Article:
I had traveled yet again to Pennsylvania on Thanksgiving, first to spend the day with my sister and her children, then to continue with the dissolution of Mom’s estate. On the Sunday following Thanksgiving, feeling both physically and emotionally exhausted, I took a break.

My car transported me 20 miles south to Wilkes-Barre, a small city bordered on the north by the Susquehanna River. Autumn’s leaves were long gone; winter weather had set in weeks before, yet the afternoon bloomed unseasonably warm, the air crisp and refreshing as I walked the river trail along its shore. The Susquehanna felt alive, a living breathing presence stretching its tendrils wide, lapping gently where water met land, gurgling as it passed over shoals and sand creating eddies and swirls. River grasses whispered with the wind. Sights and sounds, sun and air. I gave myself to the elements, breathing in a dreamy, hypnotic peace after weeks of sorrow.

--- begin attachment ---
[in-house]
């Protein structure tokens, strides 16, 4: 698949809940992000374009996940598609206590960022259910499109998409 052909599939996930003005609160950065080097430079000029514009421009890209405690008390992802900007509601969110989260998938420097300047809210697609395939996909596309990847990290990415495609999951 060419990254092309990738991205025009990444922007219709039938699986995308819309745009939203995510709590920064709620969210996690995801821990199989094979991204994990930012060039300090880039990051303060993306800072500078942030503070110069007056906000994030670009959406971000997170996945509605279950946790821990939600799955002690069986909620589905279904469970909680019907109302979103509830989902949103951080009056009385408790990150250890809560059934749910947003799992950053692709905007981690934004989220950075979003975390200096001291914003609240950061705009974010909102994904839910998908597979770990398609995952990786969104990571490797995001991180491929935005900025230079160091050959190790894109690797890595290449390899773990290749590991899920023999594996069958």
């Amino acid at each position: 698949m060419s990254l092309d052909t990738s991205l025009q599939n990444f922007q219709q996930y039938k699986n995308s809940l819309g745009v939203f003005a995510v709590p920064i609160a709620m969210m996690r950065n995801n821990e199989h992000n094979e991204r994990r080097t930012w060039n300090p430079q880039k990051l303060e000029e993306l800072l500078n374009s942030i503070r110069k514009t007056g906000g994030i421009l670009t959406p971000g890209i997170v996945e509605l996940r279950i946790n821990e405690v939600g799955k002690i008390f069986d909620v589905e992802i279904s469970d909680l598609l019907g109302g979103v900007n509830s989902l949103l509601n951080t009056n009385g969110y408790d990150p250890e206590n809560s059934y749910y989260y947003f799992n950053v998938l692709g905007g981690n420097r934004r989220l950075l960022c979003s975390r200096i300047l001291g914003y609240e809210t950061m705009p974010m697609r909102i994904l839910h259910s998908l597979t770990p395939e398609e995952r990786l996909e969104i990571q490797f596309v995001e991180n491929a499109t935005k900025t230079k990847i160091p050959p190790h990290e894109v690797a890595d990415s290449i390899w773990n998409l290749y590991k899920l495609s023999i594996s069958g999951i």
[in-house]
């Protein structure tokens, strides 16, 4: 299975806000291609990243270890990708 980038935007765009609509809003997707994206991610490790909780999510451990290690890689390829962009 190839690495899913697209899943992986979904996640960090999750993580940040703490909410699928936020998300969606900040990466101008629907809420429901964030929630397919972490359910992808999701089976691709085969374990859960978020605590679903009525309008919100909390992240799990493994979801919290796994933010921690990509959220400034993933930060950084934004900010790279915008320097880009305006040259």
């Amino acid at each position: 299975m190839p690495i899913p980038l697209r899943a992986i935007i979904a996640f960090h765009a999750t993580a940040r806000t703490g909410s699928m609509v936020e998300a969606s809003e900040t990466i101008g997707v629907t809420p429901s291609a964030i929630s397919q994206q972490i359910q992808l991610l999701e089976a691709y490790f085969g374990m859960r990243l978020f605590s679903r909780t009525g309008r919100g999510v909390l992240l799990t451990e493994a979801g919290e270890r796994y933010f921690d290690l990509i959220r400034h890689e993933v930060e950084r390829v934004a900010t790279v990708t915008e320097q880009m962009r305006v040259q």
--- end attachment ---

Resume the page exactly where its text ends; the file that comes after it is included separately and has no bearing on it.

Lost in memories, wondering about the meaning of life, the value of any one life, my heart posed several questions to the universe…questions as prayers. Is spirit real? Does the soul exist? Do we get to come back?

A fluttering about my face brought me back to the present where a brilliantly beautiful, blue and black butterfly floated by. In northern Pennsylvania! Near November’s end. Coincidence or response?
Metamorphosis…Mother….Mariposa…….Thanksgiving!  metamorphosis

Vision Quest 2014: Walking the Path…

“This world is but a canvas to our imagination.” -HDT